UK Export Secretary on promotional tour of Thailand
Joining BETT Asia with a delegation of 12 UK companies, Fysh said the government wanted to “see more UK companies enter the global education market”.
“The UK education sector is one of the crown jewels of our services exports, and I am delighted to see so many UK businesses on display here at BETT Asia,” he said. .
“It’s through shows like BETT Asia that companies can really thrive and sell their services to the world. When more companies export, it generates jobs and growth for the economy.
The Department for International Trade hopes to help UK education exports reach £35 billion by 2030 – a key target of the country’s international education strategy. In 2019, education exports contributed £25.2 billion to the UK economy.
Opening the BETT Asia conference, Fysh said Britain “shares” a passion for education with Thailand and ASEAN nations.
“Let’s work together now to strengthen our ties in education and bring together a new generation of young people in the UK, Thailand and across ASEAN through the power of learning,” he said. to delegates.
As ASEAN’s new dialogue partner, the UK is “committed to deepening cooperation” in education, the minister said.
“We must work side by side with ASEAN countries to break down barriers to partnership in this area…leaving our schools, colleges and universities free to thrive in each other’s markets.”
Government-to-government engagement helps to make progress, he suggested.
He pointed to the Joint Economic and Trade Committee that the UK and Thailand formed in June – “which could be the first step towards a free trade agreement” – and the five-year action plan agreed with members of ASEAN in August as initiatives that could “help us unlock more of our common trade potential”.
He also pointed to the importance of the memorandums of understanding the UK has signed with Malaysia and Vietnam, and another to come with Thailand, which “provide a framework for trade-led growth”.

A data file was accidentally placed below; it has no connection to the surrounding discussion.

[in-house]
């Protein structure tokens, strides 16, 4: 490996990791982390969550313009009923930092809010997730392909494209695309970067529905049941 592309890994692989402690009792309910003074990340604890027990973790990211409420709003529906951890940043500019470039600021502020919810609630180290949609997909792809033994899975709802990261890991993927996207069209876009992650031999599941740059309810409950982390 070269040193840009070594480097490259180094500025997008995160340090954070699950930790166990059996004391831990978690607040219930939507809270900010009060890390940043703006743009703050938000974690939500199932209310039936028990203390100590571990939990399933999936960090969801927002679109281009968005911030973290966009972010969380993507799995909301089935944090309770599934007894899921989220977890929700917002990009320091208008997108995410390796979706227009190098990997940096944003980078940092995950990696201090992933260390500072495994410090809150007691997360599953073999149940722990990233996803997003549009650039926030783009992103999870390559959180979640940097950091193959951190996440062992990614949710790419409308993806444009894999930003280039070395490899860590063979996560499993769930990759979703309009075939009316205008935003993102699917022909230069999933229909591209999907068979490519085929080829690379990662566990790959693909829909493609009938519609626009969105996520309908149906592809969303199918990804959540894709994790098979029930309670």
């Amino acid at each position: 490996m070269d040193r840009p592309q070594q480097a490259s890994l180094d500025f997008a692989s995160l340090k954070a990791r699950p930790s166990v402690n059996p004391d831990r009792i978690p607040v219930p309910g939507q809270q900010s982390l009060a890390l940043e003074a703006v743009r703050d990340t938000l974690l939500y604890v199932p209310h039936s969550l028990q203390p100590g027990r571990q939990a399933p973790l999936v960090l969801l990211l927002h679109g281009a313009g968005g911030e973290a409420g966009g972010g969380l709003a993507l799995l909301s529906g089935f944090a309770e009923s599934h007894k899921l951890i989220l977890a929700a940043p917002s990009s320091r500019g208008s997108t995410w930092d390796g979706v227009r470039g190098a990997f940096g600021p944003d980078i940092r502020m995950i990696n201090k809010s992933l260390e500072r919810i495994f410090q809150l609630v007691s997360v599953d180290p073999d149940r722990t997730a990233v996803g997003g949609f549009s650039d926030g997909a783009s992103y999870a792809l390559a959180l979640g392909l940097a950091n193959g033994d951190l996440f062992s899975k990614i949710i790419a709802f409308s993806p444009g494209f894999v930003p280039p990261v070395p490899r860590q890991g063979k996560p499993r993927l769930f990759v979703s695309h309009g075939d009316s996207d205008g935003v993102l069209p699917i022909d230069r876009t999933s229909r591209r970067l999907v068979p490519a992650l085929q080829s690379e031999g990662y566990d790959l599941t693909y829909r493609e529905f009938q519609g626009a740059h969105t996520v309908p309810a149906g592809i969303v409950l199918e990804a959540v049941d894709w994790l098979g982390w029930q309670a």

The minister’s trip comes shortly after the UK Home Secretary came under fire from UK stakeholders for his comments calling for fewer international students and their dependents to come to the UK.
“We welcome an ever-growing number of international students to our shores, with over 600,000 students in the UK currently,” said Fysh in Thailand.
Tens of thousands more are studying abroad for UK higher education qualifications, he added, suggesting that “the global pandemic has fueled student demand for education to be delivered in a click in their country of origin”.
Alongside Britain’s cross-border education arrangements, the “power of digital technology” will drive demand, he continued.
“UK edtech providers are ahead of the curve in this area”
“UK edtech providers are ahead of the curve in this area,” he said, “offering world-class expertise in areas such as artificial intelligence, mixed reality and immersive content. .. with the UK attracting around 40% of all European edtech investment.”
DIT is working with UK education providers to develop their presence in Asia, he added, highlighting Pearson’s successful support in securing a 2018 memorandum of understanding with Thailand’s Ministry of Education to recognize his BTEC qualifications in the Southeast Asian country.
Currently, only one in 10 UK businesses export, according to UK government statistics.
“I would like to invite more UK suppliers to follow Pearson’s lead and use our support to enter this dynamic market…and exploit the many other growth opportunities that are emerging here in Thailand and across Asia for those who have the ambition and determination to embrace them,” Fish concluded.